GRAYS HARBOR, Wash. — There's buried treasure on Pacific Northwest ocean beaches.
Bounty anyone can dig.
Razor clams are in the sand, on the menu, and a big part of coastal culture.
"It's pretty addictive and not to mention they're delicious to eat,” said Amy Spoon, a Grays Harbor local who organizes women's only hunting and fishing adventures and documents them on social media. One of her favorite hunts is for razor clams. She's kind of a clamfluencer.
"That's perfect! Clamming is something I totally push on people," she laughed when we mentioned the term to her.
She says it's the ultimate entry-level outdoor adventure.
"It's one of those things that the whole family can come do — it's really easy,
she said. "You literally don't need to know anything, there’s very minimal gear, the licenses that you need are really affordable.”
And her favorite time to dig? After the sun slips away.
“I love digging at night. It's really cool to look up and down the beach at all the lights going on. It's a family thing, it's a solo thing, it's a great experience."
The Washington Department of Fish and Wildlife decides when it's legal to dig. Another sure sign it's a dig day? Spotting Dave Allard selling his wares outside the Green Lantern Pub — a clam digger hangout. He builds clam guns (tubes used to extract clams from the sand) in his Sequim garage, then travels three and a half hours each way to sell them on the coast for $120 a gun. Dave's design is inspired by injury.
“I used to work for the state and I broke my back at work and I didn't want to give up clamming," he said.
So he built a clam gun that’s easy to slide out of the sand. He admits he's addicted.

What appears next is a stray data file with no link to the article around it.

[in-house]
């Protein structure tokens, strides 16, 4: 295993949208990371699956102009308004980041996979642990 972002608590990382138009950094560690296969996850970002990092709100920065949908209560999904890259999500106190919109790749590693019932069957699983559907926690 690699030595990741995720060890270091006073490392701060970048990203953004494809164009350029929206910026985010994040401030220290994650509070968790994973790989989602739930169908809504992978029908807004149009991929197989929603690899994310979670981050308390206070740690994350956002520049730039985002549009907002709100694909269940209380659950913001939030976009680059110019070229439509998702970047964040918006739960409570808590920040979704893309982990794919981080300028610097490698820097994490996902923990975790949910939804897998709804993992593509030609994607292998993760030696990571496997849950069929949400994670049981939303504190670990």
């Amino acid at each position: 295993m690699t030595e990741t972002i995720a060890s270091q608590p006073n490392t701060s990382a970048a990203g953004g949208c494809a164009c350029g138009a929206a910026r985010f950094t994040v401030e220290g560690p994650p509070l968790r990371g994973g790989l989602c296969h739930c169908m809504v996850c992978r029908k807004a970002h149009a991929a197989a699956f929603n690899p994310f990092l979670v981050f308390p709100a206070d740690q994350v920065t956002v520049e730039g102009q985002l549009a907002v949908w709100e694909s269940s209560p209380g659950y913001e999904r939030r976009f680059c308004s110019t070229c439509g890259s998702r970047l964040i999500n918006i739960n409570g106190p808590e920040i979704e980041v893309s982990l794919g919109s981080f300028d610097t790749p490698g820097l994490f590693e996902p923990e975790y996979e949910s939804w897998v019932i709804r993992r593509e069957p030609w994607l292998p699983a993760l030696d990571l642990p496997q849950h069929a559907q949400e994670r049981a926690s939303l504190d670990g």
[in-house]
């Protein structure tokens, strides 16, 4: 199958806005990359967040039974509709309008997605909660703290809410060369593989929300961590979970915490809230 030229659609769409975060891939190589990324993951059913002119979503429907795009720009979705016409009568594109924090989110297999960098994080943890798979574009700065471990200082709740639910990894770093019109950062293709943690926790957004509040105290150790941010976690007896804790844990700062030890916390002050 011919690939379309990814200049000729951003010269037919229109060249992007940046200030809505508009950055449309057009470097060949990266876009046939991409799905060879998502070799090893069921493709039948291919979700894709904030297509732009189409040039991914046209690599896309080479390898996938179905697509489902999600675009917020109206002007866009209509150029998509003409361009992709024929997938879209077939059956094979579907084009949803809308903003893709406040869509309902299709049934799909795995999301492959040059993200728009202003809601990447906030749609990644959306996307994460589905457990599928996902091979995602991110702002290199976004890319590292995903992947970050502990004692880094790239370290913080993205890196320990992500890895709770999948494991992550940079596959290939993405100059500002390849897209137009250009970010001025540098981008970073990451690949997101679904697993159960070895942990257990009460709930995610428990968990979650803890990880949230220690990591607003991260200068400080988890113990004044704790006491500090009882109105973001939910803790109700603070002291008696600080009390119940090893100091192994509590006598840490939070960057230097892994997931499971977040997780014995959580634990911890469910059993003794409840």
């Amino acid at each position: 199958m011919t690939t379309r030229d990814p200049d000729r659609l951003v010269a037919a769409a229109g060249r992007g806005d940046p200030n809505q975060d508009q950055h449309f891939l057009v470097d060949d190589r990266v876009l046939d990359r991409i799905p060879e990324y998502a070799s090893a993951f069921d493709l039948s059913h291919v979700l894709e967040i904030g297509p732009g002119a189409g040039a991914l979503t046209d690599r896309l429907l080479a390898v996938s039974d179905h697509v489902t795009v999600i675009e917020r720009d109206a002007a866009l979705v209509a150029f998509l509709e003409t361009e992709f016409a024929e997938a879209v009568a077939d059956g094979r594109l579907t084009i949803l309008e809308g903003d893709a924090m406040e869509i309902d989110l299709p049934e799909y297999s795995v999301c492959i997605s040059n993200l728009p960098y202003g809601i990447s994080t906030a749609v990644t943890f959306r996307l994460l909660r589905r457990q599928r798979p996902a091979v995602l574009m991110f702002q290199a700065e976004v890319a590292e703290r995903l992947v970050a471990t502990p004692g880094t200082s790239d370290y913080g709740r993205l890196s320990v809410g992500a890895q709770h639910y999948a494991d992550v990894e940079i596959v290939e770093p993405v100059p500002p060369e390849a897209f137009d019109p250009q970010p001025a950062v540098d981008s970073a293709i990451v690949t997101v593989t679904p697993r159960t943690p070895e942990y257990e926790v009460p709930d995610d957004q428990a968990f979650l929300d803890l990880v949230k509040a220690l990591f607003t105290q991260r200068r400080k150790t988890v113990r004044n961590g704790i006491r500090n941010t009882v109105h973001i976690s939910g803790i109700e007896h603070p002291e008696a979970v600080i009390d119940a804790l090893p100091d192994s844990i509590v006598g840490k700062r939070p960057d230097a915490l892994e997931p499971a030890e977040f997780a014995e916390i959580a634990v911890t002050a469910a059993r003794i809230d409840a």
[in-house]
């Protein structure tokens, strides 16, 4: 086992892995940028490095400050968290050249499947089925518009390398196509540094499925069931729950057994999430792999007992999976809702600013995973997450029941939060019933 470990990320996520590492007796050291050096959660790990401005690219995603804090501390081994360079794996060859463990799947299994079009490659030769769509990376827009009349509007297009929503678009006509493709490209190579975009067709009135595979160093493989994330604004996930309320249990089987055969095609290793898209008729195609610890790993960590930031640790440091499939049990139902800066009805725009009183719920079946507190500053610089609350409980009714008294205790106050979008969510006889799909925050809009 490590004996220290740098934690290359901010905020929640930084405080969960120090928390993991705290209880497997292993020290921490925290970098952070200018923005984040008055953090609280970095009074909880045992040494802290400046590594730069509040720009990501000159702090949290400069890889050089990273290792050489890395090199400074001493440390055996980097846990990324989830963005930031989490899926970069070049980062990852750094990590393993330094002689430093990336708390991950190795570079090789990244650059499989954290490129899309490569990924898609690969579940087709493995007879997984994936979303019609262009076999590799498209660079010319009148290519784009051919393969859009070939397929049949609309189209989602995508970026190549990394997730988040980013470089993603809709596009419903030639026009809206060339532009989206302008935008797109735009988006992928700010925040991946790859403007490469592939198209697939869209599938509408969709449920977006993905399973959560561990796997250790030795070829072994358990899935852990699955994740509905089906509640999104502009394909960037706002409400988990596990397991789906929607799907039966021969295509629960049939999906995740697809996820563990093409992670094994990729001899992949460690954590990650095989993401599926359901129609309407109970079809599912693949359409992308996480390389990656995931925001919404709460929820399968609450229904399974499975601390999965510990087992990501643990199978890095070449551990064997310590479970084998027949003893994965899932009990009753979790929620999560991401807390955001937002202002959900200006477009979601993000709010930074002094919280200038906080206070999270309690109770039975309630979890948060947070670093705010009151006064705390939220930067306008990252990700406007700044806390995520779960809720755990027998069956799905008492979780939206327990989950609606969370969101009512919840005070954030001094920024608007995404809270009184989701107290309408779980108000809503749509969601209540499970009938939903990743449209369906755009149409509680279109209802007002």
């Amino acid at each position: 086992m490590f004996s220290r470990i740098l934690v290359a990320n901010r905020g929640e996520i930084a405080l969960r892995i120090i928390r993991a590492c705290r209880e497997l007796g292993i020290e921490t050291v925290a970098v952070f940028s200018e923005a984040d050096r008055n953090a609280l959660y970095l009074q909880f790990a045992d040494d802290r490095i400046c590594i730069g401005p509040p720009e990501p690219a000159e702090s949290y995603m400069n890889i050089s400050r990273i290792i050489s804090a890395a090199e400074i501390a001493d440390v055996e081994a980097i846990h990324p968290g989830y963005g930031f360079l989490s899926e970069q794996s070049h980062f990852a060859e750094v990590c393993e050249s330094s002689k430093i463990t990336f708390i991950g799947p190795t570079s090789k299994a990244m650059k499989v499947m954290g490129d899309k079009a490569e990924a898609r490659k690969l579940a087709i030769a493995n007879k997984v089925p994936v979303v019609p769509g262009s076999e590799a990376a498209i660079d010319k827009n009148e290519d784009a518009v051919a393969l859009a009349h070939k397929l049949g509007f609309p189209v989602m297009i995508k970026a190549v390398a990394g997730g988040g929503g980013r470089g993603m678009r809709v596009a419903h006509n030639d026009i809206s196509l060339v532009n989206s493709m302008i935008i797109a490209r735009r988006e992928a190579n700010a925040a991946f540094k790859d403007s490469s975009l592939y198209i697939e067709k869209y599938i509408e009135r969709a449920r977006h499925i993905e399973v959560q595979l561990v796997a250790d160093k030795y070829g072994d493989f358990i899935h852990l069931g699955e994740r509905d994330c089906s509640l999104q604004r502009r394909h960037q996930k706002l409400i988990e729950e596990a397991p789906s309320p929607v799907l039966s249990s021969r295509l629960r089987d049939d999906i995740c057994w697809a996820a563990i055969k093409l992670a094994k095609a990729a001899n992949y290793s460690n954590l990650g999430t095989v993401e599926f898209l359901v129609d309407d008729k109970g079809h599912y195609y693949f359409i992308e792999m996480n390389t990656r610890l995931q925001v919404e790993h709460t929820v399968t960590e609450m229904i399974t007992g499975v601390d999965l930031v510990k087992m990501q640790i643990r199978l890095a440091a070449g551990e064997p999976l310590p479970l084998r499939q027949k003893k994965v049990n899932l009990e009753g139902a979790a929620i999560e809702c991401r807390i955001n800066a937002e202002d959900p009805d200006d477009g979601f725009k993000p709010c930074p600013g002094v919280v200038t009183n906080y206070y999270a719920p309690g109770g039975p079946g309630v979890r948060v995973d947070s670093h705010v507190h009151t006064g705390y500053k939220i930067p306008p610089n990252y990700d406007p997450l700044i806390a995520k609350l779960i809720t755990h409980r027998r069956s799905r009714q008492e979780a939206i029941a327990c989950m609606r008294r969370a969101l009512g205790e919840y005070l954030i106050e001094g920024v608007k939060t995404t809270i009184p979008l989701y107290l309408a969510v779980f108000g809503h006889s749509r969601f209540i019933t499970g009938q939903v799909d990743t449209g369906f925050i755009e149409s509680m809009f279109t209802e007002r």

“It's cool, it's a challenge you go out and you gotta hunt, this is not like regular clams where you just dig. You go out and hunt for them.”
But it isn't just about the clams. It's about the coast.
"Look at where you are — you're in probably the cleanest air in the country, right here right along the coast of the Pacific Northwest. You can't get much better,” Dave declared.
Razor clamming is guaranteed to get you closer to the ocean. Much closer. Maybe even up to your shoulder in a sandy hole closer. And it's open to all, young and old.
As long as folks harvest only on days when it’s legal and stick to that 15 clam limit — there's enough treasure buried on Washington's coast for anyone willing to dig for it.
“They are literally everywhere so there's no secret spots," Spoon said as clams began to show up as small craters in the sand during a low tide.
"Anyone can come out here anywhere, take a spot on this beach go out and get clams."
This story was sponsored by Grays Harbor County. For more information about visiting Grays Harbor go to visitgraysharbor.com.